They Shoot Horses, Don't They? Characters

Horace McCoy

The Characters

(Masterpieces of American Fiction)

There is little real character development in Horace McCoy’s novel. It might be said, however, that the characters become more deeply and essentially themselves, especially Gloria Beatty. From the outset, McCoy characterizes Gloria as a woman in the throes of extreme alienation. Brought up in West Texas by a sexually abusive uncle and a bickering aunt, Gloria has never known love, security, or happiness. Her experiences in Los Angeles in the depths of the Depression have only strengthened and reconfirmed her sense of life as desolate, absurd, and entirely unrewarding. Already having survived one suicide attempt, Gloria is increasingly obsessed with finding the courage and means to kill herself. A woman without any of the comforting illusions that allow people to function in the modern world, Gloria is a figure both monstrous and fascinating. Her nihilism is paradoxical. Though it is socially offensive and self-destructive, there is something to be said for the unflinching honesty and truthfulness that such nihilism exemplifies. In a world of sham, delusion, and hypocrisy, Gloria, to her credit, is having none of it. On the other hand, Gloria Beatty errs in equating a senile capitalist America with life itself. Her negativity is too radical and all-encompassing—it misses a greater truth about life.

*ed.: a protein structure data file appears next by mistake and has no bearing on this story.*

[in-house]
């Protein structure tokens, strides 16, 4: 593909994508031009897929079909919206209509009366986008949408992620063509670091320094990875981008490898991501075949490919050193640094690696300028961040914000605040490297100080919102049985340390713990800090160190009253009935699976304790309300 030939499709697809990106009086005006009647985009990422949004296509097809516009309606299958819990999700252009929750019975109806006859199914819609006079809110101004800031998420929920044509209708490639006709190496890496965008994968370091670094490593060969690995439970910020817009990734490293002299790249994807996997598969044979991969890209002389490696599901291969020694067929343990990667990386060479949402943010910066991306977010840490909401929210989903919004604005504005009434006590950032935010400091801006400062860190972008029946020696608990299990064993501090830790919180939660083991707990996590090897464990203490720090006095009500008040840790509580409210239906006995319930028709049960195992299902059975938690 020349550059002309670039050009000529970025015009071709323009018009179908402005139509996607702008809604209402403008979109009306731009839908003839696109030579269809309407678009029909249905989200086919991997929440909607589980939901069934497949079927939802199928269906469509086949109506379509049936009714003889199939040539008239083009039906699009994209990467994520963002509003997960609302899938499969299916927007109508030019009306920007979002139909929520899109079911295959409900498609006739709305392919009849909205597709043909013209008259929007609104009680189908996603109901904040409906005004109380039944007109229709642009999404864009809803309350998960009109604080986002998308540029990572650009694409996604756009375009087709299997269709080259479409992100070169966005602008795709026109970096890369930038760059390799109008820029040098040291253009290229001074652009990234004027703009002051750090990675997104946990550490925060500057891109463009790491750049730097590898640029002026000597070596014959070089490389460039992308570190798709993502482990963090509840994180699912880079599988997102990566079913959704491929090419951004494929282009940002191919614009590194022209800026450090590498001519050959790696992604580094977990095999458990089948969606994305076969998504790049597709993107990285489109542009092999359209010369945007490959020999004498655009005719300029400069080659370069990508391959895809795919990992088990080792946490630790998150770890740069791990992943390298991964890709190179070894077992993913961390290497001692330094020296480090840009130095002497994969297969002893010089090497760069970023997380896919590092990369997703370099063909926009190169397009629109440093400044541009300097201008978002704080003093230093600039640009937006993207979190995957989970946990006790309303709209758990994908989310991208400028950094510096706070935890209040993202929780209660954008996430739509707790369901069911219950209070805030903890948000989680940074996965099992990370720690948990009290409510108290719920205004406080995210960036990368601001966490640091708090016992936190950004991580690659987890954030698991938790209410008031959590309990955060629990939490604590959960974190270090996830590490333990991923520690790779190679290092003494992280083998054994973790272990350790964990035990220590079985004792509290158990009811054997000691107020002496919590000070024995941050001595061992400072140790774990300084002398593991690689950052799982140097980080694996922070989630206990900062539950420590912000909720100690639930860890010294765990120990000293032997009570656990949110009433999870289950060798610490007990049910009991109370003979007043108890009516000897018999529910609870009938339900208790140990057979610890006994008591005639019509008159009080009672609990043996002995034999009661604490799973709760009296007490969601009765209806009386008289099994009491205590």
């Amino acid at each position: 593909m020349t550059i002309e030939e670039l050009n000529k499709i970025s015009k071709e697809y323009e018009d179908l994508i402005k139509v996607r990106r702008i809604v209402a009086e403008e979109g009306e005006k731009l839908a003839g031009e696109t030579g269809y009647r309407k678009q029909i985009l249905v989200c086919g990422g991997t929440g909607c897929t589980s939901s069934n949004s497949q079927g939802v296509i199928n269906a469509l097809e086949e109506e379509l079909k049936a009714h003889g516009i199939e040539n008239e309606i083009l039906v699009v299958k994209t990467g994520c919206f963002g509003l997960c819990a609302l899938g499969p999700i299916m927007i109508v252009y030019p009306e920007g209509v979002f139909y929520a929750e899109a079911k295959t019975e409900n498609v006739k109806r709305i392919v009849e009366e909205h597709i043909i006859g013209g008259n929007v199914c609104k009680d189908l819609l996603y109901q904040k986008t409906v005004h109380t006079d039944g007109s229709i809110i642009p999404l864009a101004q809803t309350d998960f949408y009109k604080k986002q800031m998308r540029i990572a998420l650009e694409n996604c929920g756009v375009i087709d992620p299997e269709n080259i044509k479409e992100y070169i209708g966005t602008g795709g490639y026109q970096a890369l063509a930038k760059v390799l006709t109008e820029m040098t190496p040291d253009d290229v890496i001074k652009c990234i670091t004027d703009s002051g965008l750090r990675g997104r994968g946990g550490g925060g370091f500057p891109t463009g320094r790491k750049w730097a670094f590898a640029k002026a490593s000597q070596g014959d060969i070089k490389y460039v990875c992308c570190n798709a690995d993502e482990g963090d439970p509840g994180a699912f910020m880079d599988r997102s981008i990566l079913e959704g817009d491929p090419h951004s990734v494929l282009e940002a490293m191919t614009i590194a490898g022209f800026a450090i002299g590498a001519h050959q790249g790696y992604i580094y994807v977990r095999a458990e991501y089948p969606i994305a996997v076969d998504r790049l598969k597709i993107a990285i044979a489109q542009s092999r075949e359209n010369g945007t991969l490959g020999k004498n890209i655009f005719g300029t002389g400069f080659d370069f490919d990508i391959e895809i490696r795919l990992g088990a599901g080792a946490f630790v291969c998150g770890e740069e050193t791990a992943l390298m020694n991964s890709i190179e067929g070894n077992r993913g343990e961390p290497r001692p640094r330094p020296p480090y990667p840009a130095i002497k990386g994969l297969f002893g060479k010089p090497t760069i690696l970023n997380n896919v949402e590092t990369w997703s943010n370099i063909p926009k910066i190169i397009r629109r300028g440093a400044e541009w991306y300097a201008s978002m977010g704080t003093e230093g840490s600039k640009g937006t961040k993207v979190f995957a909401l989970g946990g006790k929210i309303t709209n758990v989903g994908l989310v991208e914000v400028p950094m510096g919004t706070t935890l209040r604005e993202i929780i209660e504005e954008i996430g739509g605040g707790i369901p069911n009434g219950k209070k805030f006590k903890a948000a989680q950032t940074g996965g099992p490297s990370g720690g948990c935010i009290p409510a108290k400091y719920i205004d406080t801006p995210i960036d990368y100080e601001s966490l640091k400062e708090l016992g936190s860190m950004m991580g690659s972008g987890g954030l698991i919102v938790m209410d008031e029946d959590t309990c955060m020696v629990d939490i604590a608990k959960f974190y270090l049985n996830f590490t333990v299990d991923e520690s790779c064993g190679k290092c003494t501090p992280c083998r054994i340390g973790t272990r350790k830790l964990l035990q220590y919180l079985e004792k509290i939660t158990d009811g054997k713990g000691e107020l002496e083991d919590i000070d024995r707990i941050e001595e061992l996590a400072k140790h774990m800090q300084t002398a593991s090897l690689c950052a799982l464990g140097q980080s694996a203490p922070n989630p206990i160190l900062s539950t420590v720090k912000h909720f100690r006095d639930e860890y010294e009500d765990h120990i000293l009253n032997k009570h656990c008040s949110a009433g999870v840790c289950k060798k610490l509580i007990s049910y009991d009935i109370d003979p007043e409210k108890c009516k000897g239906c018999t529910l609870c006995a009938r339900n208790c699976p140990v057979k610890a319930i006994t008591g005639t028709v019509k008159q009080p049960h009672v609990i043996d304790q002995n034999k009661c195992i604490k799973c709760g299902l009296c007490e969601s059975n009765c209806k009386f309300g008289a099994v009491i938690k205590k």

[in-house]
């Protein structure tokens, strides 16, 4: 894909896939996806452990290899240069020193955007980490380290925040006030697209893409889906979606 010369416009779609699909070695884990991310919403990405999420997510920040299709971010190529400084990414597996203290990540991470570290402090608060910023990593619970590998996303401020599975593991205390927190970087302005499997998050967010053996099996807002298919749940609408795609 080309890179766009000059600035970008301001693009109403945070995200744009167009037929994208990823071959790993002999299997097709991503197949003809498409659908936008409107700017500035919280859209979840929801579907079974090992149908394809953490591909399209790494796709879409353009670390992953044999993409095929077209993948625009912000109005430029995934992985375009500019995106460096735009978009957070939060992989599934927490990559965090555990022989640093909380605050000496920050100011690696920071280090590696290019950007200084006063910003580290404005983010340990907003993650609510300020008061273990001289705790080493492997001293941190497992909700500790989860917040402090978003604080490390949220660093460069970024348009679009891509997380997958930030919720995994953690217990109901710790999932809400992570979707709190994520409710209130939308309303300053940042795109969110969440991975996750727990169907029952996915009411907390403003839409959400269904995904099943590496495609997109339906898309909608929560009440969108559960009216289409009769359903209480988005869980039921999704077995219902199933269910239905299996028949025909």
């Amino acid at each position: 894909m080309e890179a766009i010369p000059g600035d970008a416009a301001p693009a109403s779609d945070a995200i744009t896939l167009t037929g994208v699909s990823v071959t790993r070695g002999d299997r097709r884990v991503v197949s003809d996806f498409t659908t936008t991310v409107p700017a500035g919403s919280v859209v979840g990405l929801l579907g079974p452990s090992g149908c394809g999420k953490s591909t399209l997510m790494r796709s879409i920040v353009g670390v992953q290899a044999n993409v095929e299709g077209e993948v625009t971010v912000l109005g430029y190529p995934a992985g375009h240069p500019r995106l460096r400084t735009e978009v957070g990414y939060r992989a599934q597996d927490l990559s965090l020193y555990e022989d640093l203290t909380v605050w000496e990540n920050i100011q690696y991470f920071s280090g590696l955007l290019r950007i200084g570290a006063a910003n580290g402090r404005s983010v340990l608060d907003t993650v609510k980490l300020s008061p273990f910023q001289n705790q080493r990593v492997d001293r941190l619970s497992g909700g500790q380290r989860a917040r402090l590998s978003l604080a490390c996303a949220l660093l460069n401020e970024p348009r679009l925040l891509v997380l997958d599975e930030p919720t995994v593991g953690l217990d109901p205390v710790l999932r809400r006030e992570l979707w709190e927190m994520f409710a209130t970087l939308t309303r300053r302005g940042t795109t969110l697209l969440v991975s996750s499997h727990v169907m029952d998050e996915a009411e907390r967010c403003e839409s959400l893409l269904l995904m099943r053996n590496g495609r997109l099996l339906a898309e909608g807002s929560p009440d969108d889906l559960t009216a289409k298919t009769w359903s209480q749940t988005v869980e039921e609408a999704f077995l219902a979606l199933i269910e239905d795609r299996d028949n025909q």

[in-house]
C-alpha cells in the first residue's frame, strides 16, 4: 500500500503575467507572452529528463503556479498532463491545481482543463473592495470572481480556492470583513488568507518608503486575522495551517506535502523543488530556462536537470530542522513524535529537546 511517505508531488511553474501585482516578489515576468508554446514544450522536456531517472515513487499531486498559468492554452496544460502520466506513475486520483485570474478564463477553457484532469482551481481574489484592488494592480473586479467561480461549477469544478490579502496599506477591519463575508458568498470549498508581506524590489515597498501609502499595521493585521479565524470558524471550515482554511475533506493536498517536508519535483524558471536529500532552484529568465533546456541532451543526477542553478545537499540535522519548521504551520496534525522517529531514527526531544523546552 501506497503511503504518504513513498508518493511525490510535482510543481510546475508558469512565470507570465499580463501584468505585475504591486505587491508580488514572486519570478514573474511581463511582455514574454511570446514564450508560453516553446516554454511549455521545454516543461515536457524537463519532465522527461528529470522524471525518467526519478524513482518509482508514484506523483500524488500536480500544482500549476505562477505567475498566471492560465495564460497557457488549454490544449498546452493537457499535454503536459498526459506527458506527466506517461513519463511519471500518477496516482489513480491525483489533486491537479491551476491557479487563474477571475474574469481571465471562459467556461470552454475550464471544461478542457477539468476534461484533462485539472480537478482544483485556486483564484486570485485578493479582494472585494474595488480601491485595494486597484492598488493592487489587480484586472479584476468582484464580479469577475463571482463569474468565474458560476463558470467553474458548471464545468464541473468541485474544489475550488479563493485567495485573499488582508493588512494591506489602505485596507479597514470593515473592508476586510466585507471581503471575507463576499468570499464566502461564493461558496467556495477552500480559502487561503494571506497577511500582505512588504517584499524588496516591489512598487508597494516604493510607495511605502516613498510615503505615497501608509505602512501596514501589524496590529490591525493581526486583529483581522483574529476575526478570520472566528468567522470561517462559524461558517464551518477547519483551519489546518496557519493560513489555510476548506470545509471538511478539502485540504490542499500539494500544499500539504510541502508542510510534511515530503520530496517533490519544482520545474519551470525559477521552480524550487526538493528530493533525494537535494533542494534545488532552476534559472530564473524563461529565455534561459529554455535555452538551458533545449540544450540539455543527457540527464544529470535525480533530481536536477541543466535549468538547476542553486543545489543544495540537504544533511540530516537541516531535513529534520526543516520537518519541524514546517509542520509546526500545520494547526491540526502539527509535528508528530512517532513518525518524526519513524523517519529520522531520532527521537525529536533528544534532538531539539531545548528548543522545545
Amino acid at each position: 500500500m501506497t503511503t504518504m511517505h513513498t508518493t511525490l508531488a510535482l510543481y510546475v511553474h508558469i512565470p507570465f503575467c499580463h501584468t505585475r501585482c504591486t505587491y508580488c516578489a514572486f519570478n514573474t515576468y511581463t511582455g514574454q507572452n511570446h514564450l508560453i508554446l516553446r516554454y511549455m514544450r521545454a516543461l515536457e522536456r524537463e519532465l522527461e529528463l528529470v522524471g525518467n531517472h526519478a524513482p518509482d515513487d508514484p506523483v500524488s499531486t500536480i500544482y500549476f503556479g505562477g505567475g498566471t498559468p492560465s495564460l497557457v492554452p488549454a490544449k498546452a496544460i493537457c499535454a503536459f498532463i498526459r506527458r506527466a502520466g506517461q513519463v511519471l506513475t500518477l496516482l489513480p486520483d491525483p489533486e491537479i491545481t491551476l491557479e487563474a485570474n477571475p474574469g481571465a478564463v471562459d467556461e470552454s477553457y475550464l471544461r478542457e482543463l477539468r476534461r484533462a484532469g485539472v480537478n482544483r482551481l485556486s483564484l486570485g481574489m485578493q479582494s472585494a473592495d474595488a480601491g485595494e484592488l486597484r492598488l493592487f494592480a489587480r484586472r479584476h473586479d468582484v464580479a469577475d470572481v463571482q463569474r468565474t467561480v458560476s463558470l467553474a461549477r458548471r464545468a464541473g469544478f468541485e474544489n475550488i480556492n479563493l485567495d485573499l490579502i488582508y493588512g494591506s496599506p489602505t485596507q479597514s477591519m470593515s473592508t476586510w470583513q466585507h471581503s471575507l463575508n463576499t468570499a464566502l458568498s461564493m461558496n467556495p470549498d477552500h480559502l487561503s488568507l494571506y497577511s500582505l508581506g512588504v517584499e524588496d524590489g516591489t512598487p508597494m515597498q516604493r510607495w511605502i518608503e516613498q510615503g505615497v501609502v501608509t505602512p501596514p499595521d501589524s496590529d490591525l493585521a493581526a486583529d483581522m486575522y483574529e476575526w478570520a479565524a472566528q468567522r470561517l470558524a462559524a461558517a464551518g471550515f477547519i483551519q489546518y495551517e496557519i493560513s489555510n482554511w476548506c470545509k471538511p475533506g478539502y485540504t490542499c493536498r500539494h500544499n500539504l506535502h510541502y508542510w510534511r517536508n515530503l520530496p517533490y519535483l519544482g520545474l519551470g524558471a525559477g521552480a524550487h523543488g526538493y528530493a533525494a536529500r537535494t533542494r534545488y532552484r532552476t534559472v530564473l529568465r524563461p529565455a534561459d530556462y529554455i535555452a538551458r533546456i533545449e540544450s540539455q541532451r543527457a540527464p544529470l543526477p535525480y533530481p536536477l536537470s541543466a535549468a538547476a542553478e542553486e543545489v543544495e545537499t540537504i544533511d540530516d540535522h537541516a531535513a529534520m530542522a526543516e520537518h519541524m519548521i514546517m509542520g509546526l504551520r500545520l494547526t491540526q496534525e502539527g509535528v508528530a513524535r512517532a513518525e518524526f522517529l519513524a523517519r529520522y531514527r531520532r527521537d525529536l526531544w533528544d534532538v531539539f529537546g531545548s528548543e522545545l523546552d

Compared to Gloria, Robert Syverten is a rather weak and insipid figure through much of the novel. If Gloria remains stuck in disillusionment, Robert is...

(The entire section is 589 words.)

Characters Discussed

(Great Characters in Literature)

Robert Syverten

Robert Syverten, a young man from Arkansas who has gone to Hollywood in the hope of becoming a film director. Although repeatedly frustrated in his efforts to get work with an established director, he maintains his optimism and holds down a variety of jobs, ranging from soda jerk to film extra, as he continues trying to break into the film business. He has just recovered from a near-fatal case of intestinal flu when he meets Gloria Beatty, an embittered aspiring actress who convinces him to be her partner in a dance marathon being held in a hall on one of the local piers. Robert dreams of winning the contest and using his share of the $1,000 prize money to make a two-reel film that he can use to illustrate his skills to the film studios. He fails in his efforts to cheer up the terminally gloomy Gloria, and as the marathon drags on for thirty-seven days, he becomes infected by her despair. He continues trying to catch an occasional glimpse of sunlight or ocean to remind him of the world outside the dance hall, but his ambitions soon dwindle simply to trying to survive the ordeal of the marathon. When the marathon ends prematurely with no winner, he obliges Gloria’s request to shoot her and put her out of her misery, a crime for which he is sentenced to death.

Gloria Beatty

Gloria Beatty, a film extra who has become disillusioned because of her inability to obtain acting work. An orphan who ran away to...

(The entire section is 591 words.)